Of Paper Trails and Voter Receipts
Published Web Locationhttp://ieeexplore.ieee.org/document/4439187/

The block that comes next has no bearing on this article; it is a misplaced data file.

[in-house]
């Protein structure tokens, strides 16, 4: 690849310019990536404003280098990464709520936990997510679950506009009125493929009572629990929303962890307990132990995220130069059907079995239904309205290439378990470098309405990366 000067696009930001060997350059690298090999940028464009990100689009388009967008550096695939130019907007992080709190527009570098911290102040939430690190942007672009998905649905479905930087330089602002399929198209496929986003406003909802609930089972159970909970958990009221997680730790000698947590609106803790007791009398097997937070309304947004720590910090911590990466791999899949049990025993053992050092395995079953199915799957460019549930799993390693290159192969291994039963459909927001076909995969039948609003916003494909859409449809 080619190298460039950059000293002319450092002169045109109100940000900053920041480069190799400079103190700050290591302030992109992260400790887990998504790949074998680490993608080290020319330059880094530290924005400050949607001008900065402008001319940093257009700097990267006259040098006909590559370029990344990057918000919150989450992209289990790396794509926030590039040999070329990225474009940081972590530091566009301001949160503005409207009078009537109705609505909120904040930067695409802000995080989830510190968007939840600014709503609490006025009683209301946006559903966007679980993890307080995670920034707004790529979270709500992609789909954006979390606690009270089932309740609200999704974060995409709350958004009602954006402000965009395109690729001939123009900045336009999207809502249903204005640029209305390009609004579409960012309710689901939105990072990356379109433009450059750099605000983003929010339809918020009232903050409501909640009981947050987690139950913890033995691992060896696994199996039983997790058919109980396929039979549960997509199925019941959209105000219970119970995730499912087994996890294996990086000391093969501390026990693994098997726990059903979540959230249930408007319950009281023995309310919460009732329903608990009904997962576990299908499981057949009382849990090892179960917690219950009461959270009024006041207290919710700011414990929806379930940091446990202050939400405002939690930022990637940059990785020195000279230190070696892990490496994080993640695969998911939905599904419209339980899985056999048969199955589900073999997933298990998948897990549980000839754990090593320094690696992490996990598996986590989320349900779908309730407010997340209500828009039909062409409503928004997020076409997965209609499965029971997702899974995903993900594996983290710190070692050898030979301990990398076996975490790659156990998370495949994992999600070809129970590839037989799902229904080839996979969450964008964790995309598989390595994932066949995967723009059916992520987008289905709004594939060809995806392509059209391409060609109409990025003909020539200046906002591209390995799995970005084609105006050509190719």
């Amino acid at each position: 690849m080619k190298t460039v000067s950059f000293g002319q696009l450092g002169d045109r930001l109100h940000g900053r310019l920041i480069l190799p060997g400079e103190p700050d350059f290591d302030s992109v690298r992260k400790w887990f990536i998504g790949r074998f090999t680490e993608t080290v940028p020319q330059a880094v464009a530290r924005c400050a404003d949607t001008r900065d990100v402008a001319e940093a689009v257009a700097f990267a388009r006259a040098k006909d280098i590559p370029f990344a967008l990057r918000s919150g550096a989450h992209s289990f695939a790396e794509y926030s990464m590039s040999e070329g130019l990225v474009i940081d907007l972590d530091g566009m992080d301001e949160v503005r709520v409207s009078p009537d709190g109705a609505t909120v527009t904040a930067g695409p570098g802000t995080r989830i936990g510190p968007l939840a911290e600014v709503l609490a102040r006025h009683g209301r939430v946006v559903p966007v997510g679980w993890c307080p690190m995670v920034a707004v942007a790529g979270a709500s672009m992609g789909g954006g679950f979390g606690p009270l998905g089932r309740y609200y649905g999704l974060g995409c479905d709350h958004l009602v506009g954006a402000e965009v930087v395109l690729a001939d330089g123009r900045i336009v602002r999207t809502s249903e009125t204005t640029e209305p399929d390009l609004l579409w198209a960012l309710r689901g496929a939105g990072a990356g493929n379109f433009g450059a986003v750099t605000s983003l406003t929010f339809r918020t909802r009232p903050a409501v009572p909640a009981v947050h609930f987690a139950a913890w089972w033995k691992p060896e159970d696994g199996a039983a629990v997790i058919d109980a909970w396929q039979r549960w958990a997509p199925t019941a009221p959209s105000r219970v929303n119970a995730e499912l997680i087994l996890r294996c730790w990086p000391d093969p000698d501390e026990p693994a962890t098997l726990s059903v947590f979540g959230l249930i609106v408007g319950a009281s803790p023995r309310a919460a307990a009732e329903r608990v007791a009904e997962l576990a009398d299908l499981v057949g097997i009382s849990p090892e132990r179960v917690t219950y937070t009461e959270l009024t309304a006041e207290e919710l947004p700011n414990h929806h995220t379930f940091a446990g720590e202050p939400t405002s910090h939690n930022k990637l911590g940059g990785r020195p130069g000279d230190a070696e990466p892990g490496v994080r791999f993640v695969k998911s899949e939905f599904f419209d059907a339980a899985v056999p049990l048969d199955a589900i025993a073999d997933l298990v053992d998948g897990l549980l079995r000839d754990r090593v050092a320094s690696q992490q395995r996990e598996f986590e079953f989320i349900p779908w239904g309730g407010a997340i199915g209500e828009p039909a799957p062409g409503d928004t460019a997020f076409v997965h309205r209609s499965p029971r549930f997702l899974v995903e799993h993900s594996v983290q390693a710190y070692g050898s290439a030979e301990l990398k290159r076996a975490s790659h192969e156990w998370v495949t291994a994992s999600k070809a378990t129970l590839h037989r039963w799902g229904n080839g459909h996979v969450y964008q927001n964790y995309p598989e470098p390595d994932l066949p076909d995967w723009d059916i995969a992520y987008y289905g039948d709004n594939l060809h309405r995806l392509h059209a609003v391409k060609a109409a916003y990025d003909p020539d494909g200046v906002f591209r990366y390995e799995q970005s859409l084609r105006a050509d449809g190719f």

The Internet pervades virtually every aspect of our daily lives, and it seems there is no area that is immune from computing solutions. Computers can do things faster, with greater precision, more reliably, etc., etc., etc. Ironically, one area that most needs the mechanical rigor offered by computing solutions seems destined to abandon electronic solutions and return to paper as the operating medium of choice. As electronic voting falls from favor across America, we are concerned to hear talk of paper receipts provided to voters. Though the department store receipt model is appealing in its simplicity, we posit that when this model is applied to voting systems, it introduces a complex combination of dangerously conflicting properties. We describe these properties and offer an alternate framework to address paper receipt concerns. We then extend this notion into a discussion of paper records and their contribution to forensics for election systems.